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Gateways enable connecting one or more clusters together; they allow the formation of super clusters from smaller clusters. Cluster and Gateway protocols listen in different ports. Clustering is used for adjacent servers; gateways are for joining clusters together. Typically all cluster nodes will also be gateway nodes, but this is not a requirement.
Gateway configuration is similar to clustering:
- gateways have a dedicated port where they listen for gateway requests
- gateways gossip gateway members and remote discovered gateways
Unlike clusters, gateways:
- don't form a full mesh
- are bound by uni-directional connections
Gateways exist to:
- reduce the number of connections required between servers
- optimize the interest graph propagation
A nats-server in a gateway role will specify a port where it will accept gateways connections. If the configuration specifies other external
gateways, the gateway will create one outbound gateway connection for each gateway in its configuration. It will also gossip other gateways it knows or discovered.
If the local cluster has three gateway nodes, this means there will be three outbound connections to each external gateway.
In the example above cluster A has configured gateway connections for B (solid lines). B has discovered gateway connections to A (dotted lines). Note that the number of outgoing connections always matches the number of gateways with the same name.
In this second example, again configured connections are shown with solid lines and discovered gateway connections are shown using dotted lines. Gateways A and C were both discovered via gossiping; B discovered A and A discovered C.
A key point in the description above is that each node in the cluster will make a connection to a single node in the remote cluster — a difference from the clustering protocol, where every node is directly connected to all other nodes.
For those mathematically inclined, cluster connections are
N(N-1)/2 where N is the number of nodes in the cluster. On gateway configurations, outbound connections are the summation of
Ni(M-1) where Ni is the number of nodes in a gateway i, and M is the total number of gateways. Inbound connections are the summation of
U-Ni where U is the sum of all gateway nodes in all gateways, and N is the number of nodes in a gateway i. It works out that both inbound and outbound connection counts are the same.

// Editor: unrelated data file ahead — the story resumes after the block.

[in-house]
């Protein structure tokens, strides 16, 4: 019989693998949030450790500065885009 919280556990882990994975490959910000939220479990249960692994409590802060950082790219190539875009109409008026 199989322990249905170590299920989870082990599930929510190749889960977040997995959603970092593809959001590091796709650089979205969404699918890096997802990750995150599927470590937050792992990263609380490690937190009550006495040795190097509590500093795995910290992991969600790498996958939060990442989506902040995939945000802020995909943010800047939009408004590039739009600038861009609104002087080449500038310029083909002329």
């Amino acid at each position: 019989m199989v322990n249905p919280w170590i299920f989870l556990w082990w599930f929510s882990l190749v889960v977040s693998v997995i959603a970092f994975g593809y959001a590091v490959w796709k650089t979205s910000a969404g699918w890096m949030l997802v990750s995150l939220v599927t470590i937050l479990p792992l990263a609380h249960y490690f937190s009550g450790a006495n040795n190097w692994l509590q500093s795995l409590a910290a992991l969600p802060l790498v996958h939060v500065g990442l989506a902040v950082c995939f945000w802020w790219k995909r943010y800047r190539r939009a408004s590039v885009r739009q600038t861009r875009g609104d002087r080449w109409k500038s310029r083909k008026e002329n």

The number of connections required to join clusters using clustering vs. gateways is apparent very quickly. For 3 clusters, with N nodes:
|Nodes per Cluster||Full Mesh Conns||Gateway Conns|
Gateways propagate interest using three different mechanisms:
- Optimistic Mode
- Interest-only Mode
- Queue Subscriptions
When a publisher in A publishes "foo", the A gateway will check if cluster B has registered no interest in "foo". If not, it forwards "foo" to B. If upon receiving "foo", B has no subscribers on "foo", B will send a gateway protocol message to A expressing that it has no interest on "foo", preventing future messages on "foo" from being forwarded.
Should a subscriber on B create a subscription to "foo", B knowing that it had previously rejected interest on foo, will send a gateway protocol message to cancel its previous no interest on "foo" in A.
When a gateway on A sends many messages on various subjects for which B has no interest. B sends a gateway protocol message for A to stop sending optimistically, and instead send if there's known interest in the subject. As subscriptions come and go on B, B will update its subject interest with A.
When a queue subscriber creates a new subscription, the gateway propagates the subscription interest to other gateways. The subscription interest is only propagated once per Account and subject. When the last queue subscriber is gone, the cluster interest is removed.
Queue subscriptions work on Interest-only Mode to honor NATS' queue semantics across the Super Cluster. For each queue group, a message is only delivered to a single queue subscriber. Only when a local queue group member is not found, is a message forwarded to a different interested cluster; gateways will always try to serve local queue subscribers first and only failover when a local queue subscriber is not found.
The Gateway Configuration document describes all the options available to gateways.